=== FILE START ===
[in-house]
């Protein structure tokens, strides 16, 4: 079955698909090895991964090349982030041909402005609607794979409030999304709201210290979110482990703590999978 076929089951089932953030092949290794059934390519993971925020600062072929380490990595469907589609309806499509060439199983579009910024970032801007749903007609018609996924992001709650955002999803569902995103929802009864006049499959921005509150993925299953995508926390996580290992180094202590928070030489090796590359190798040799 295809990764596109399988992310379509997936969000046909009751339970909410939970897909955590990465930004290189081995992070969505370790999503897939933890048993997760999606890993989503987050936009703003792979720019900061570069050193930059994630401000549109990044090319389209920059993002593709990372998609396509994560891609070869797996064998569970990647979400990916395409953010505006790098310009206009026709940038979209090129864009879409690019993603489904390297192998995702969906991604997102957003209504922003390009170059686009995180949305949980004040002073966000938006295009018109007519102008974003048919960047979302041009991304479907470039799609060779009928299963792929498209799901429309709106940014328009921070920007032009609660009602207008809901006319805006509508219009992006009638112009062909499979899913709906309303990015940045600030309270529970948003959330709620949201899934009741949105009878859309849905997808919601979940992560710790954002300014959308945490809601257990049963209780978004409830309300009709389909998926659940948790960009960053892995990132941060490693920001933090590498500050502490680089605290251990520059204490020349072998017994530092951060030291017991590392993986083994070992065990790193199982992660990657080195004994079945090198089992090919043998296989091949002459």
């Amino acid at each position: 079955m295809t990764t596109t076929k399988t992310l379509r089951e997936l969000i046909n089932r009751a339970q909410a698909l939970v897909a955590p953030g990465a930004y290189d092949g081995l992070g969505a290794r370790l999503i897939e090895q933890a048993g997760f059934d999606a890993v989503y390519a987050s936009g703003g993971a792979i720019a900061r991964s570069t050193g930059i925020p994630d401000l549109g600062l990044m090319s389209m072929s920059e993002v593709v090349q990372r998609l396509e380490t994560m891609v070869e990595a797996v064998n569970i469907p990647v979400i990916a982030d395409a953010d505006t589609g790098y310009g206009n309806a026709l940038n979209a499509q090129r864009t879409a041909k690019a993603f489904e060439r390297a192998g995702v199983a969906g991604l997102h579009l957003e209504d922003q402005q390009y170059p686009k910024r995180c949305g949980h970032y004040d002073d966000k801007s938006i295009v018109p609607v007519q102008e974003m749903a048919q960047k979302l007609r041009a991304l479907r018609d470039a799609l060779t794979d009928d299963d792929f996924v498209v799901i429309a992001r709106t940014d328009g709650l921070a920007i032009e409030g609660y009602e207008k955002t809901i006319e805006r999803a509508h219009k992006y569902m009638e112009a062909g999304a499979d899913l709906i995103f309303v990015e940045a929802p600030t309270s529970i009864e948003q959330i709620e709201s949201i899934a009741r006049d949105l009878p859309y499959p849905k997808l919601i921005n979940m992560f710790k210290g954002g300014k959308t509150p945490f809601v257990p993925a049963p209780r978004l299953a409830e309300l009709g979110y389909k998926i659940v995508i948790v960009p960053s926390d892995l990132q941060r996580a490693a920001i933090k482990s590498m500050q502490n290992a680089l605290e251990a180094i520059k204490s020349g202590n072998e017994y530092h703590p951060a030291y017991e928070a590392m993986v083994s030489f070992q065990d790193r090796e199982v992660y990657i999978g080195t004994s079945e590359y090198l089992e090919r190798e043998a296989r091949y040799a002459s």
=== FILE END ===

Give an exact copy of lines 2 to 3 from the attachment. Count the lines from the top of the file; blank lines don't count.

């Protein structure tokens, strides 16, 4: 079955698909090895991964090349982030041909402005609607794979409030999304709201210290979110482990703590999978 076929089951089932953030092949290794059934390519993971925020600062072929380490990595469907589609309806499509060439199983579009910024970032801007749903007609018609996924992001709650955002999803569902995103929802009864006049499959921005509150993925299953995508926390996580290992180094202590928070030489090796590359190798040799 295809990764596109399988992310379509997936969000046909009751339970909410939970897909955590990465930004290189081995992070969505370790999503897939933890048993997760999606890993989503987050936009703003792979720019900061570069050193930059994630401000549109990044090319389209920059993002593709990372998609396509994560891609070869797996064998569970990647979400990916395409953010505006790098310009206009026709940038979209090129864009879409690019993603489904390297192998995702969906991604997102957003209504922003390009170059686009995180949305949980004040002073966000938006295009018109007519102008974003048919960047979302041009991304479907470039799609060779009928299963792929498209799901429309709106940014328009921070920007032009609660009602207008809901006319805006509508219009992006009638112009062909499979899913709906309303990015940045600030309270529970948003959330709620949201899934009741949105009878859309849905997808919601979940992560710790954002300014959308945490809601257990049963209780978004409830309300009709389909998926659940948790960009960053892995990132941060490693920001933090590498500050502490680089605290251990520059204490020349072998017994530092951060030291017991590392993986083994070992065990790193199982992660990657080195004994079945090198089992090919043998296989091949002459």
């Amino acid at each position: 079955m295809t990764t596109t076929k399988t992310l379509r089951e997936l969000i046909n089932r009751a339970q909410a698909l939970v897909a955590p953030g990465a930004y290189d092949g081995l992070g969505a290794r370790l999503i897939e090895q933890a048993g997760f059934d999606a890993v989503y390519a987050s936009g703003g993971a792979i720019a900061r991964s570069t050193g930059i925020p994630d401000l549109g600062l990044m090319s389209m072929s920059e993002v593709v090349q990372r998609l396509e380490t994560m891609v070869e990595a797996v064998n569970i469907p990647v979400i990916a982030d395409a953010d505006t589609g790098y310009g206009n309806a026709l940038n979209a499509q090129r864009t879409a041909k690019a993603f489904e060439r390297a192998g995702v199983a969906g991604l997102h579009l957003e209504d922003q402005q390009y170059p686009k910024r995180c949305g949980h970032y004040d002073d966000k801007s938006i295009v018109p609607v007519q102008e974003m749903a048919q960047k979302l007609r041009a991304l479907r018609d470039a799609l060779t794979d009928d299963d792929f996924v498209v799901i429309a992001r709106t940014d328009g709650l921070a920007i032009e409030g609660y009602e207008k955002t809901i006319e805006r999803a509508h219009k992006y569902m009638e112009a062909g999304a499979d899913l709906i995103f309303v990015e940045a929802p600030t309270s529970i009864e948003q959330i709620e709201s949201i899934a009741r006049d949105l009878p859309y499959p849905k997808l919601i921005n979940m992560f710790k210290g954002g300014k959308t509150p945490f809601v257990p993925a049963p209780r978004l299953a409830e309300l009709g979110y389909k998926i659940v995508i948790v960009p960053s926390d892995l990132q941060r996580a490693a920001i933090k482990s590498m500050q502490n290992a680089l605290e251990a180094i520059k204490s020349g202590n072998e017994y530092h703590p951060a030291y017991e928070a590392m993986v083994s030489f070992q065990d790193r090796e199982v992660y990657i999978g080195t004994s079945e590359y090198l089992e090919r190798e043998a296989r091949y040799a002459s």